Academic journal article Studies in Short Fiction

Waves of Time in Faulkner's Go Down, Moses

Academic journal article Studies in Short Fiction

Waves of Time in Faulkner's Go Down, Moses

Article excerpt

Always, when we read Faulkner, we move into a world of changing relationships and shifting boundaries. Narration emerges from apocryphal observations as often as from firsthand accounts. Lineage and ancestry are one and at the same time fixed in blood and stone and entirely mythical. Characters in one story react to some event that occurred in another novel or story with no overt linkage spelled out. Cause and effect become not linear but amorphous and ambiguous. Yet, slowly, and reliant on the reader's experience, rich, complex meaning emerges, evocative both of Faulkner's South and of larger human issues.

Faulkner's readers and critics are not strangers to how time shapes storyness. Frequently in Faulkner, the reader must disentangle chronological developments from the linear progression followed moving through a story. Such entanglement is not, of course, unique to Faulkner, but, taken together with his complex and layered chronologies, it creates much of what is distinctive and significant about his work. By feeding information in a delayed sequence in his collection Go Down, Moses, Faulkner forces the reader to move back and forth between stories in an attempt to create logical and systematic patterns of meaning. The ancestry of the character Ike (Isaac McCaslin) creates a typical pattern of delayed information. Ike is referred to at the age of 70 in the very first story ("Was"), but it is not until four stories later in "The Bear" that the reader learns that Ike is a product of a union between Theophilus McCaslin and Sophonsiba Beauchamp, a couple whose union Faulkner so comically thwarts in that first story. The reader must decipher lineage in this collection by examining how time flows. Faulkner helps effect this deciphering of the flow of time by turning the series of stories into a genealogical puzzle. Time and ancestry are expressed through one another, and in time's relationship to ancestry & meaning of lives begins to emerge. But ancestry is not the only expression of time in this text. Faulkner surrounds the reader with a myriad of other references and allusions to time, creating a cascading flow that structures the wholeness of the collection.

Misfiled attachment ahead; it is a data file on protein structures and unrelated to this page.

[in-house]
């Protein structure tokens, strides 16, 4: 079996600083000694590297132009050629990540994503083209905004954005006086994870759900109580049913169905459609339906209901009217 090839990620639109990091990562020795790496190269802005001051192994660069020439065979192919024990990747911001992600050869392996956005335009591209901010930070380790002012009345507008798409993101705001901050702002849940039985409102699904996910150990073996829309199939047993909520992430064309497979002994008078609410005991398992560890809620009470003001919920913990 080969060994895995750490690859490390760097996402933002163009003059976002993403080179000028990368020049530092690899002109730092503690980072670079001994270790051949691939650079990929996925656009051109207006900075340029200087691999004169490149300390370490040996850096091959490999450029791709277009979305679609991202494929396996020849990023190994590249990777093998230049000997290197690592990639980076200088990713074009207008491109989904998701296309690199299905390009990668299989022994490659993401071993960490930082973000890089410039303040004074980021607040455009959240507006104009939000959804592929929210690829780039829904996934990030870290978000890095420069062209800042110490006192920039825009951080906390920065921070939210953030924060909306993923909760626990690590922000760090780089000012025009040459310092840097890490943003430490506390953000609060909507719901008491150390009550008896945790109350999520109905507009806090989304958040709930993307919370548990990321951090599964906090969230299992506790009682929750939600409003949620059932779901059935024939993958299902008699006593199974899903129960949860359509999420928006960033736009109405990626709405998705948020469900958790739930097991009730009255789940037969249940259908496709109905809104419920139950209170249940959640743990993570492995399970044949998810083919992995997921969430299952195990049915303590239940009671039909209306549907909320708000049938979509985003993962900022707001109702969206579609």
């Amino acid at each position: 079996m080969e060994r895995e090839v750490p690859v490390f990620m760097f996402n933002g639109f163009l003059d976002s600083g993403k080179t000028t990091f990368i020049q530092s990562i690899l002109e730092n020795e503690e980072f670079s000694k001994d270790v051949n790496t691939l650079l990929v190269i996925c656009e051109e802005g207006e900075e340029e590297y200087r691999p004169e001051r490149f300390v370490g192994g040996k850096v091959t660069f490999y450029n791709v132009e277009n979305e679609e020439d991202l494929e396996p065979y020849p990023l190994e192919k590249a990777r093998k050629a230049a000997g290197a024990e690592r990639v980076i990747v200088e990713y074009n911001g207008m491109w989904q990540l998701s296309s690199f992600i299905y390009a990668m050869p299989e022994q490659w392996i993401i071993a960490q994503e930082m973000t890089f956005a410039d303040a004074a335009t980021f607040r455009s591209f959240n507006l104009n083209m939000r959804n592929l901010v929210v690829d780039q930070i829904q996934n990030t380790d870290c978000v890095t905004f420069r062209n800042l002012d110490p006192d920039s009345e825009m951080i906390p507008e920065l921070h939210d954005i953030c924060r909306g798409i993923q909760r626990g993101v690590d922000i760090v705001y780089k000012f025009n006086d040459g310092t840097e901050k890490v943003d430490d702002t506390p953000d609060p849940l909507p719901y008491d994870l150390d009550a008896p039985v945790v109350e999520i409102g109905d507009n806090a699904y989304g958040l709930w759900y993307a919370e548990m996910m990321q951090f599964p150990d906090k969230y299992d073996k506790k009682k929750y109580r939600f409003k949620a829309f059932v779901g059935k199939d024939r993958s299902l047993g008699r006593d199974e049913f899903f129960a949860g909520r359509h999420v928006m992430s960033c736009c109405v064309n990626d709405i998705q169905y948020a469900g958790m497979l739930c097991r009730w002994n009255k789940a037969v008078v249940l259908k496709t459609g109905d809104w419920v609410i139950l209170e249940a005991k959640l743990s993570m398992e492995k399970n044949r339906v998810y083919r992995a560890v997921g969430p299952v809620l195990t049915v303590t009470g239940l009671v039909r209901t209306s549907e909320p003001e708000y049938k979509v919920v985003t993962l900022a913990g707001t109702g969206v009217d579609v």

Before examining particular expressions of time in Faulkner's text, a consensual understanding of what is meant by the concept of time is necessary. Time as flow, distinguished from the view of time as particulate moments, is characterized by Michael Shallis in his study On Time: An Investigation in Scientific Knowledge and Human Experience in this way:

Time is experienced in two fundamental ways. It seems to flow--the passing

of seconds, days and years--very much like an endless stream or river, ...

Time is also perceived as a succession of moments with a clear

distinction between past, present, and future. (Shallis 14)

Shallis also describes these two most prevalent, generalized models of linear and cyclical time:

Time seems linear most of the time. It stretches back into the past like

a temporal ruler marked in a scale of years, decades, and centuries, and

it stretches away into the future.... However, time is also perceived as

cyclic and therefore not necessarily "progressive." In such a view, based

on the various cyclic characteristics of nature, the day, the season, the

year, time becomes the element within which natural events occur, always

coming full cycle .... (Shallis 14-15)

Literature often presents this cyclical view of time, emphasizing recurrent patterns (diurnal or seasonal). Short stories in particular, because they condense time, adopt this pattern of representation rather than the linear. Shallis, however, points out the difficulty of modeling the flow of linear time:

Time as an endless flowing stream ... is not suitable for a practical

clock. However, a cyclic view of time, where the repeatability of an

event, like the observed passage of the sun through the sky, day after

day, can provide a most appropriate basis for a clock. …

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